Walder told me that in the initial stages of the lockdowns, she felt frustrated and concerned about how her opportunities to market and sell The Unexpected Spy would be impacted. But she soon realized that the pivot to virtual gatherings seemed to make it easier for more people to attend, and also allowed her to take part in opportunities held in cities that she might not have had the funds to visit in person. “Being virtual actually helped me reach a wider audience and do more in regard to promotion,” she told me, adding that about three months into the pandemic, she had virtual events almost every day. Walder told me that once she understood the life-threatening effects of COVID-19, much of her initial frustration was quickly replaced with gratitude for her health and the opportunity to write a book.
Lee told me that even though she’d been looking forward to introducing the cosplay and other activities at her launch, she felt lucky to have a “great online turnout,” especially under the circumstances. “I definitely felt most folks were trying to pull their oar, so to speak,” she told me, “but people are more risk averse in this day and age.” She added, “Bookstores are just trying to stay in business. People just have more on their minds than buying books.”
Frank, whose foray into self-publishing coincided with the pandemic, told me everything about this book launch was different from her previous ones. It was the first time all of her marketing and selling was done online and the first time she celebrated with only one or two masked friends. Instead of focusing on numbers, Frank, like Walder, embraced her gratitude — especially when her husband, who works as a first responder, came home healthy every day. “For me,” she told me, “to stay happy in this game, the goal is to look forward: how do I level up every book? How do I extend my reach every time? How do I find my tribe in the ocean of readers? How do I love my job more?” That said, she also told me that she plans for her next novel launch to include more robust marketing, and of course, an in-person party.
Bhatt told me that she and her publisher, understanding that a book’s promotion cycle typically lasts for three months before and three months after its launch date, had to work even harder to maximize their efforts during that time period. “So often,” she told me, “it felt awful to have to follow up and gently remind folks about deadlines or commitments because you didn’t know what they might be going through personally or professionally due to the pandemic. You knew they were getting many other publicists [and] writers following up similarly.”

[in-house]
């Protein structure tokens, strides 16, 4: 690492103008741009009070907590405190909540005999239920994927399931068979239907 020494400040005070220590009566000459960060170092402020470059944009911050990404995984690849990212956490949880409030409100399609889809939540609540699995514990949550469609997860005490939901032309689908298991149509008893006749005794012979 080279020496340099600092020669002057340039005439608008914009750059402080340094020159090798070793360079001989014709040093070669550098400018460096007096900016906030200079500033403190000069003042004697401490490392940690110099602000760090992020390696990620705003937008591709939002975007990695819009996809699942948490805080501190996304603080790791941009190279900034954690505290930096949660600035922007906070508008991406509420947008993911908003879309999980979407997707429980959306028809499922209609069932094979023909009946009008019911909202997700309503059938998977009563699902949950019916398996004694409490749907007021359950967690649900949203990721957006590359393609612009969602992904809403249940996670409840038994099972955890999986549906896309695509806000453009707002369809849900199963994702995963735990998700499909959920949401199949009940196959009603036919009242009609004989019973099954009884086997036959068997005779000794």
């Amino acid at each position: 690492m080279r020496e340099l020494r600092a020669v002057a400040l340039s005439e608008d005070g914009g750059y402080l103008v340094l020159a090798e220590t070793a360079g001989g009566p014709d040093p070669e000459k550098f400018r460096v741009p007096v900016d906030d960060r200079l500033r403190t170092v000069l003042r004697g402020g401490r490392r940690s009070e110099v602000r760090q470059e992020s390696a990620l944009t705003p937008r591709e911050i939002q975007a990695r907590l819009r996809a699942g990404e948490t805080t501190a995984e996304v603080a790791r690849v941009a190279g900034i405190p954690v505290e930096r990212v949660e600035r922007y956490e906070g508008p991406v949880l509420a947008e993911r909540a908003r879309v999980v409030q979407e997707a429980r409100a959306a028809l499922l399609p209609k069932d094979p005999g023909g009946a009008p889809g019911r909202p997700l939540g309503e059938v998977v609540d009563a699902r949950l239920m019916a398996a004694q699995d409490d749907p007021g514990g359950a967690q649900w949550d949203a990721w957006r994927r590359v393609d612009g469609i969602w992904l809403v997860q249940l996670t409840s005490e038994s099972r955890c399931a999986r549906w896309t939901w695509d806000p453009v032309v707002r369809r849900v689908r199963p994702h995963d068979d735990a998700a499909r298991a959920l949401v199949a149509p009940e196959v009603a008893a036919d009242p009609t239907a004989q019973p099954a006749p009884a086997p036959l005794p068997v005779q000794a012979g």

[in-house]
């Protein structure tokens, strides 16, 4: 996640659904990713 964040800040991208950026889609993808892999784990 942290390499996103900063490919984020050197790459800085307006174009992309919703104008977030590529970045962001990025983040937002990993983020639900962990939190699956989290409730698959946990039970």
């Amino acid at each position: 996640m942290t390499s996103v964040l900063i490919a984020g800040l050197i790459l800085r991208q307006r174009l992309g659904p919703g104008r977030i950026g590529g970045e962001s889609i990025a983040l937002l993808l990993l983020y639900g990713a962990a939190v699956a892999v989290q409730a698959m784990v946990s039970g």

Bhatt believes book sales were affected by factors beyond promotion and marketing, including printing and distribution issues. “Many other publishers were moving their book launch dates in or out, which caused problems across the supply chain,” she told me. “[Book] review venues were asking for e-galleys or having physical review copies sent to different addresses or trying to pick up piles of them from deserted offices. I think many books slipped through the cracks because of this kind of chaos too.”
Like all the authors, Bhatt was very aware that she was not the only one in the industry trying to keep her head above water, and was pleased that her debut book still reached as many reviewers as it did. She feels “deeply indebted” to the members of the writing and literary community who stepped up to support her book. “I haven’t yet been able to put the powerful impact of this community support into meaningful words,” she told me. “It strengthened my belief in literary citizenship and why we need it more than ever.”
Even with all that has changed during and because of the pandemic, the best ways to thank our favorite authors and their teams for continuing to bring us their stories are the same: attend their events, follow them online, and most importantly, buy their books. It’s because of their dedication and passion, after all, that we can look forward to years of inspiration and perspective — and sometimes also a much-needed escape.